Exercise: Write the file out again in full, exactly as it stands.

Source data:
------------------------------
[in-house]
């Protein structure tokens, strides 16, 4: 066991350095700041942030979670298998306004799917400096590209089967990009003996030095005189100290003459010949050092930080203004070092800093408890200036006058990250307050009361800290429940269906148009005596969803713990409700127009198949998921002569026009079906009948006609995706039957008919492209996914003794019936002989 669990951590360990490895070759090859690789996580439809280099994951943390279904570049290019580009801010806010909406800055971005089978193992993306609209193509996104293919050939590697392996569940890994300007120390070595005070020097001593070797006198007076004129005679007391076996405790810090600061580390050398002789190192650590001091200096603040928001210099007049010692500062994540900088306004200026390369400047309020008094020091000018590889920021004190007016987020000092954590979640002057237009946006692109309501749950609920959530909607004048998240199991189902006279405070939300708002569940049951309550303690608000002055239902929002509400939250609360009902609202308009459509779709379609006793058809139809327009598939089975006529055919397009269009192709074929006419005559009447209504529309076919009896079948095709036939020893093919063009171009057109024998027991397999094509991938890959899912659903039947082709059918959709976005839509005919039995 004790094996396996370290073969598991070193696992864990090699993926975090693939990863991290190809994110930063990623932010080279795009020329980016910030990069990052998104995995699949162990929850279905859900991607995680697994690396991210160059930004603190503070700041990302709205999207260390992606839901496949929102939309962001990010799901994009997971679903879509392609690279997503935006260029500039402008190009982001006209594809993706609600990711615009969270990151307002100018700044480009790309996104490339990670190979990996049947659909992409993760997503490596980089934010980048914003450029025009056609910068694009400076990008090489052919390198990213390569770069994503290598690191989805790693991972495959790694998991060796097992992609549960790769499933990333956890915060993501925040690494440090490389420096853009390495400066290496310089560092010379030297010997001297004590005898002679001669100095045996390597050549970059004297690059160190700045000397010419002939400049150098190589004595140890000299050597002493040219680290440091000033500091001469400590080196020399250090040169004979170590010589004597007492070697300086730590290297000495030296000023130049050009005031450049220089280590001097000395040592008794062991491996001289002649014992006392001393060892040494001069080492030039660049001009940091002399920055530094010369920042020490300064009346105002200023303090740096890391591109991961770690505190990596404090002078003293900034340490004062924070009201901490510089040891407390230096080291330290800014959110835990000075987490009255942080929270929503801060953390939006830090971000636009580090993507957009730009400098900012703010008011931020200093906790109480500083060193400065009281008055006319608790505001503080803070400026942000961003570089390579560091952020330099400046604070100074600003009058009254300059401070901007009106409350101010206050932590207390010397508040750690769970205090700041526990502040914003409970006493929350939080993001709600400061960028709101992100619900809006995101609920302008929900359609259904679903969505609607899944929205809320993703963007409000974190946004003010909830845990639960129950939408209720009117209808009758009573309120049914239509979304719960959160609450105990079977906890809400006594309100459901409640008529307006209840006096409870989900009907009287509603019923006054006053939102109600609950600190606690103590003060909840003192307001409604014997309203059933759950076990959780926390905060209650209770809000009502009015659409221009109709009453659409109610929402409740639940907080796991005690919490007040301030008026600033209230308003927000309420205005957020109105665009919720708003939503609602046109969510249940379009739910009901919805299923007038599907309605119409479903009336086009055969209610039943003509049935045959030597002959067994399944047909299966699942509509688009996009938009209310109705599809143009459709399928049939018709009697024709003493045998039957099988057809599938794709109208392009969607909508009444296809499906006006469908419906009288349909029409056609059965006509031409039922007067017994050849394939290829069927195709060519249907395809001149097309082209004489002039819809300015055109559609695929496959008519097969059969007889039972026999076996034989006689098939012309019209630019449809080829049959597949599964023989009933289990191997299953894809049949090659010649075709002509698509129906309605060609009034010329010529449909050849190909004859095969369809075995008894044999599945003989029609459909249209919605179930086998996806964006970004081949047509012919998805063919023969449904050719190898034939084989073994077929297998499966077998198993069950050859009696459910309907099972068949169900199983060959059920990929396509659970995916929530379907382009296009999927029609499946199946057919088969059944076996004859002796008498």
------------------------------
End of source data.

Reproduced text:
[in-house]
């Protein structure tokens, strides 16, 4: 066991350095700041942030979670298998306004799917400096590209089967990009003996030095005189100290003459010949050092930080203004070092800093408890200036006058990250307050009361800290429940269906148009005596969803713990409700127009198949998921002569026009079906009948006609995706039957008919492209996914003794019936002989 669990951590360990490895070759090859690789996580439809280099994951943390279904570049290019580009801010806010909406800055971005089978193992993306609209193509996104293919050939590697392996569940890994300007120390070595005070020097001593070797006198007076004129005679007391076996405790810090600061580390050398002789190192650590001091200096603040928001210099007049010692500062994540900088306004200026390369400047309020008094020091000018590889920021004190007016987020000092954590979640002057237009946006692109309501749950609920959530909607004048998240199991189902006279405070939300708002569940049951309550303690608000002055239902929002509400939250609360009902609202308009459509779709379609006793058809139809327009598939089975006529055919397009269009192709074929006419005559009447209504529309076919009896079948095709036939020893093919063009171009057109024998027991397999094509991938890959899912659903039947082709059918959709976005839509005919039995 004790094996396996370290073969598991070193696992864990090699993926975090693939990863991290190809994110930063990623932010080279795009020329980016910030990069990052998104995995699949162990929850279905859900991607995680697994690396991210160059930004603190503070700041990302709205999207260390992606839901496949929102939309962001990010799901994009997971679903879509392609690279997503935006260029500039402008190009982001006209594809993706609600990711615009969270990151307002100018700044480009790309996104490339990670190979990996049947659909992409993760997503490596980089934010980048914003450029025009056609910068694009400076990008090489052919390198990213390569770069994503290598690191989805790693991972495959790694998991060796097992992609549960790769499933990333956890915060993501925040690494440090490389420096853009390495400066290496310089560092010379030297010997001297004590005898002679001669100095045996390597050549970059004297690059160190700045000397010419002939400049150098190589004595140890000299050597002493040219680290440091000033500091001469400590080196020399250090040169004979170590010589004597007492070697300086730590290297000495030296000023130049050009005031450049220089280590001097000395040592008794062991491996001289002649014992006392001393060892040494001069080492030039660049001009940091002399920055530094010369920042020490300064009346105002200023303090740096890391591109991961770690505190990596404090002078003293900034340490004062924070009201901490510089040891407390230096080291330290800014959110835990000075987490009255942080929270929503801060953390939006830090971000636009580090993507957009730009400098900012703010008011931020200093906790109480500083060193400065009281008055006319608790505001503080803070400026942000961003570089390579560091952020330099400046604070100074600003009058009254300059401070901007009106409350101010206050932590207390010397508040750690769970205090700041526990502040914003409970006493929350939080993001709600400061960028709101992100619900809006995101609920302008929900359609259904679903969505609607899944929205809320993703963007409000974190946004003010909830845990639960129950939408209720009117209808009758009573309120049914239509979304719960959160609450105990079977906890809400006594309100459901409640008529307006209840006096409870989900009907009287509603019923006054006053939102109600609950600190606690103590003060909840003192307001409604014997309203059933759950076990959780926390905060209650209770809000009502009015659409221009109709009453659409109610929402409740639940907080796991005690919490007040301030008026600033209230308003927000309420205005957020109105665009919720708003939503609602046109969510249940379009739910009901919805299923007038599907309605119409479903009336086009055969209610039943003509049935045959030597002959067994399944047909299966699942509509688009996009938009209310109705599809143009459709399928049939018709009697024709003493045998039957099988057809599938794709109208392009969607909508009444296809499906006006469908419906009288349909029409056609059965006509031409039922007067017994050849394939290829069927195709060519249907395809001149097309082209004489002039819809300015055109559609695929496959008519097969059969007889039972026999076996034989006689098939012309019209630019449809080829049959597949599964023989009933289990191997299953894809049949090659010649075709002509698509129906309605060609009034010329010529449909050849190909004859095969369809075995008894044999599945003989029609459909249209919605179930086998996806964006970004081949047509012919998805063919023969449904050719190898034939084989073994077929297998499966077998198993069950050859009696459910309907099972068949169900199983060959059920990929396509659970995916929530379907382009296009999927029609499946199946057919088969059944076996004859002796008498």